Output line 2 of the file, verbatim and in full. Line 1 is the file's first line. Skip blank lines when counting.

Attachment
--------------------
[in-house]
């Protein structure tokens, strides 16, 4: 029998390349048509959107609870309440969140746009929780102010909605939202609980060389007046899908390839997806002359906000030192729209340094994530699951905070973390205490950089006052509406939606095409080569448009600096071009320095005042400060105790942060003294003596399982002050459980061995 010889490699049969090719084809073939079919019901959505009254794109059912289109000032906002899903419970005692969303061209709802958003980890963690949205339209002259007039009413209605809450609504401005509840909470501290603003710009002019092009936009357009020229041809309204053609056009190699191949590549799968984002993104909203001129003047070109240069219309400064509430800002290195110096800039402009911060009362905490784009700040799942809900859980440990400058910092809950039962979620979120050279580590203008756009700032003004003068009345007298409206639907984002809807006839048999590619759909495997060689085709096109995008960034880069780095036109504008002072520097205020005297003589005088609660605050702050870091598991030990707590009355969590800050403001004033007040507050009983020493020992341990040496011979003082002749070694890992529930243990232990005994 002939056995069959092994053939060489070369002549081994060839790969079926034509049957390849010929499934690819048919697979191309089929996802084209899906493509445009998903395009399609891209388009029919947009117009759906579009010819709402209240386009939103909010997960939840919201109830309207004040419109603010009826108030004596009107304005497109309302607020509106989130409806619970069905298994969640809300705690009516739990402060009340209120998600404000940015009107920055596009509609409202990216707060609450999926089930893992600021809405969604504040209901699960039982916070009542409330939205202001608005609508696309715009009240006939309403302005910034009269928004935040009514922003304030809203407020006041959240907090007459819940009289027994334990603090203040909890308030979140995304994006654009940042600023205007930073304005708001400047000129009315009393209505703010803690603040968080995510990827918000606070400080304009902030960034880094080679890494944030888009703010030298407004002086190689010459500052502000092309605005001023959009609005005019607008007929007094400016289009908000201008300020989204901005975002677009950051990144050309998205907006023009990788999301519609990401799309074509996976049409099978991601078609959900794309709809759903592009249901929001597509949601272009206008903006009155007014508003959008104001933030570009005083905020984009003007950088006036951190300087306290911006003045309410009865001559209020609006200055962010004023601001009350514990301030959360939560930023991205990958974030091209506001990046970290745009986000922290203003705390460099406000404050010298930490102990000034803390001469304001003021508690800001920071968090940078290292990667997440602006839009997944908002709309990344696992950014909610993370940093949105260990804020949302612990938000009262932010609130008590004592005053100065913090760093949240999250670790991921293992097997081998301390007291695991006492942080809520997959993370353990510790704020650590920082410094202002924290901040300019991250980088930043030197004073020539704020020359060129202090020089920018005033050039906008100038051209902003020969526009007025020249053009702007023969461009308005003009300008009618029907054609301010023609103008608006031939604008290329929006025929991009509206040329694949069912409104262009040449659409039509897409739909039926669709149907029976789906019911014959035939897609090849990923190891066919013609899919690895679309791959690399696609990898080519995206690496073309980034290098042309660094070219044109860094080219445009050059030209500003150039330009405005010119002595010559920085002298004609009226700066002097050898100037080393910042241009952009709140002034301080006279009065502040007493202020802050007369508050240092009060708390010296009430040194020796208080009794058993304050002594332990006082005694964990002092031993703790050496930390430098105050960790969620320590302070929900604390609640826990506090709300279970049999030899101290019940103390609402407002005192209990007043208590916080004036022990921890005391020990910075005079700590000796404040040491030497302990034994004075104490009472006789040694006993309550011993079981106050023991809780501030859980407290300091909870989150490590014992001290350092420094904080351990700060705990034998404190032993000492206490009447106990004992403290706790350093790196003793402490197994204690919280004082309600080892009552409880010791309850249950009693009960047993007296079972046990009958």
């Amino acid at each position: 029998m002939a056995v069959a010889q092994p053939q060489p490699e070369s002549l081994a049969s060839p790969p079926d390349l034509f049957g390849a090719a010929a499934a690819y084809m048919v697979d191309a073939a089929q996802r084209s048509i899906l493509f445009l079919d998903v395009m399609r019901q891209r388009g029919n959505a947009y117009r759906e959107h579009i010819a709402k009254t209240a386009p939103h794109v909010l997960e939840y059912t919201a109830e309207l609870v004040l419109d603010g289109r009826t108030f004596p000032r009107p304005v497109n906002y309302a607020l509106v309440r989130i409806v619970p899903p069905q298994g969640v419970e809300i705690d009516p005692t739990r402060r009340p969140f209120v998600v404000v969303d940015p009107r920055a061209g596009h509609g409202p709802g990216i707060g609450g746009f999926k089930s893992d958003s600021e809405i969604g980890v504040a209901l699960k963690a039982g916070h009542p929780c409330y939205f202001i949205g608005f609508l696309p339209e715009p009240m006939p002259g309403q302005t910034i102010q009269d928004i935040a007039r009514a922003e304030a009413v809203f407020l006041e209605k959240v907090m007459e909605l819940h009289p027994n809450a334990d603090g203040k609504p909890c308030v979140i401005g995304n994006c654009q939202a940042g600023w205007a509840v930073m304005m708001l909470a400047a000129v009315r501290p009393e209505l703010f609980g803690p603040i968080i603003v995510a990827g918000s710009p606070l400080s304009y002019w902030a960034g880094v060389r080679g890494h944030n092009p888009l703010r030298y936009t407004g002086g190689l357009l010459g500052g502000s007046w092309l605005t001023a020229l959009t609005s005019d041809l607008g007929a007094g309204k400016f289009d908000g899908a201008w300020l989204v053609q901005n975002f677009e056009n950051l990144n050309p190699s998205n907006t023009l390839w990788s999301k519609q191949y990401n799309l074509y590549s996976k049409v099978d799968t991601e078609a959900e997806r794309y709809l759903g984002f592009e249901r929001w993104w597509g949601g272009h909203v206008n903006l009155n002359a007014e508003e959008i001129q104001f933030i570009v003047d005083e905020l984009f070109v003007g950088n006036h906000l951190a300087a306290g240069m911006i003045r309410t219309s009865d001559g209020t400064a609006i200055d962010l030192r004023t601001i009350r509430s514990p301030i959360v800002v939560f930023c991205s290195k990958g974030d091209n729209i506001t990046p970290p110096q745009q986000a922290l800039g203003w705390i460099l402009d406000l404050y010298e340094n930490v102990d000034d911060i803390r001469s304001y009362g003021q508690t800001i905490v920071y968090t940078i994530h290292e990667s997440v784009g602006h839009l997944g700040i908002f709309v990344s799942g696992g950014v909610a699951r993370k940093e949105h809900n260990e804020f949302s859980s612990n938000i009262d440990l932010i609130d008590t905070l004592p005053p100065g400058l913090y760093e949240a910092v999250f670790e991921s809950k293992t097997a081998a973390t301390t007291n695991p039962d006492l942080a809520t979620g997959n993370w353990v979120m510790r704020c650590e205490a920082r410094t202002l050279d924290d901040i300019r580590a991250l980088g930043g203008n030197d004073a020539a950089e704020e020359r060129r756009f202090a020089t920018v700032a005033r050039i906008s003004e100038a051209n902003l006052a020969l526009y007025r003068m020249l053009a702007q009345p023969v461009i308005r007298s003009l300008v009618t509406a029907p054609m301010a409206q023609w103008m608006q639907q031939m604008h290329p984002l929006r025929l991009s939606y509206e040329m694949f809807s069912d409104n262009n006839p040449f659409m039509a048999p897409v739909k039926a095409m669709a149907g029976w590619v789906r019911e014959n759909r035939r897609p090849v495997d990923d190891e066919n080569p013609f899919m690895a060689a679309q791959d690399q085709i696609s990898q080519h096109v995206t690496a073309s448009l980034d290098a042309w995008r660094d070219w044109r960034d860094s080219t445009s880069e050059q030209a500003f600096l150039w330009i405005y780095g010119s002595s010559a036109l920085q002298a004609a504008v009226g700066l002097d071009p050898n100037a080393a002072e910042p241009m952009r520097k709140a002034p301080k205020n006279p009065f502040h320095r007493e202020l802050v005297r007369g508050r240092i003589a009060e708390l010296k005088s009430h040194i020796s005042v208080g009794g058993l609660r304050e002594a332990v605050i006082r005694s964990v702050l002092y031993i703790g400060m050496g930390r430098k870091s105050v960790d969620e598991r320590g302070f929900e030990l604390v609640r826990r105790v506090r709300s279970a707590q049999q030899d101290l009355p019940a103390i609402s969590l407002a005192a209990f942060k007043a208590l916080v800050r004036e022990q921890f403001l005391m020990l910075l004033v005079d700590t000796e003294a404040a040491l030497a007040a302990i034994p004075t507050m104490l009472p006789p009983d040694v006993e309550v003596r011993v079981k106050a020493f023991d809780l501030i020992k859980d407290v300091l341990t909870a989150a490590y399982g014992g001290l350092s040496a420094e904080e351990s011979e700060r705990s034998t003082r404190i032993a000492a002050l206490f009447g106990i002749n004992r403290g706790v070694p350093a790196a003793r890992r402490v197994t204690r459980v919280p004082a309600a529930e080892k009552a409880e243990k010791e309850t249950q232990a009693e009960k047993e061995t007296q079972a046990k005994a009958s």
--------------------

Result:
């Protein structure tokens, strides 16, 4: 029998390349048509959107609870309440969140746009929780102010909605939202609980060389007046899908390839997806002359906000030192729209340094994530699951905070973390205490950089006052509406939606095409080569448009600096071009320095005042400060105790942060003294003596399982002050459980061995 010889490699049969090719084809073939079919019901959505009254794109059912289109000032906002899903419970005692969303061209709802958003980890963690949205339209002259007039009413209605809450609504401005509840909470501290603003710009002019092009936009357009020229041809309204053609056009190699191949590549799968984002993104909203001129003047070109240069219309400064509430800002290195110096800039402009911060009362905490784009700040799942809900859980440990400058910092809950039962979620979120050279580590203008756009700032003004003068009345007298409206639907984002809807006839048999590619759909495997060689085709096109995008960034880069780095036109504008002072520097205020005297003589005088609660605050702050870091598991030990707590009355969590800050403001004033007040507050009983020493020992341990040496011979003082002749070694890992529930243990232990005994 002939056995069959092994053939060489070369002549081994060839790969079926034509049957390849010929499934690819048919697979191309089929996802084209899906493509445009998903395009399609891209388009029919947009117009759906579009010819709402209240386009939103909010997960939840919201109830309207004040419109603010009826108030004596009107304005497109309302607020509106989130409806619970069905298994969640809300705690009516739990402060009340209120998600404000940015009107920055596009509609409202990216707060609450999926089930893992600021809405969604504040209901699960039982916070009542409330939205202001608005609508696309715009009240006939309403302005910034009269928004935040009514922003304030809203407020006041959240907090007459819940009289027994334990603090203040909890308030979140995304994006654009940042600023205007930073304005708001400047000129009315009393209505703010803690603040968080995510990827918000606070400080304009902030960034880094080679890494944030888009703010030298407004002086190689010459500052502000092309605005001023959009609005005019607008007929007094400016289009908000201008300020989204901005975002677009950051990144050309998205907006023009990788999301519609990401799309074509996976049409099978991601078609959900794309709809759903592009249901929001597509949601272009206008903006009155007014508003959008104001933030570009005083905020984009003007950088006036951190300087306290911006003045309410009865001559209020609006200055962010004023601001009350514990301030959360939560930023991205990958974030091209506001990046970290745009986000922290203003705390460099406000404050010298930490102990000034803390001469304001003021508690800001920071968090940078290292990667997440602006839009997944908002709309990344696992950014909610993370940093949105260990804020949302612990938000009262932010609130008590004592005053100065913090760093949240999250670790991921293992097997081998301390007291695991006492942080809520997959993370353990510790704020650590920082410094202002924290901040300019991250980088930043030197004073020539704020020359060129202090020089920018005033050039906008100038051209902003020969526009007025020249053009702007023969461009308005003009300008009618029907054609301010023609103008608006031939604008290329929006025929991009509206040329694949069912409104262009040449659409039509897409739909039926669709149907029976789906019911014959035939897609090849990923190891066919013609899919690895679309791959690399696609990898080519995206690496073309980034290098042309660094070219044109860094080219445009050059030209500003150039330009405005010119002595010559920085002298004609009226700066002097050898100037080393910042241009952009709140002034301080006279009065502040007493202020802050007369508050240092009060708390010296009430040194020796208080009794058993304050002594332990006082005694964990002092031993703790050496930390430098105050960790969620320590302070929900604390609640826990506090709300279970049999030899101290019940103390609402407002005192209990007043208590916080004036022990921890005391020990910075005079700590000796404040040491030497302990034994004075104490009472006789040694006993309550011993079981106050023991809780501030859980407290300091909870989150490590014992001290350092420094904080351990700060705990034998404190032993000492206490009447106990004992403290706790350093790196003793402490197994204690919280004082309600080892009552409880010791309850249950009693009960047993007296079972046990009958």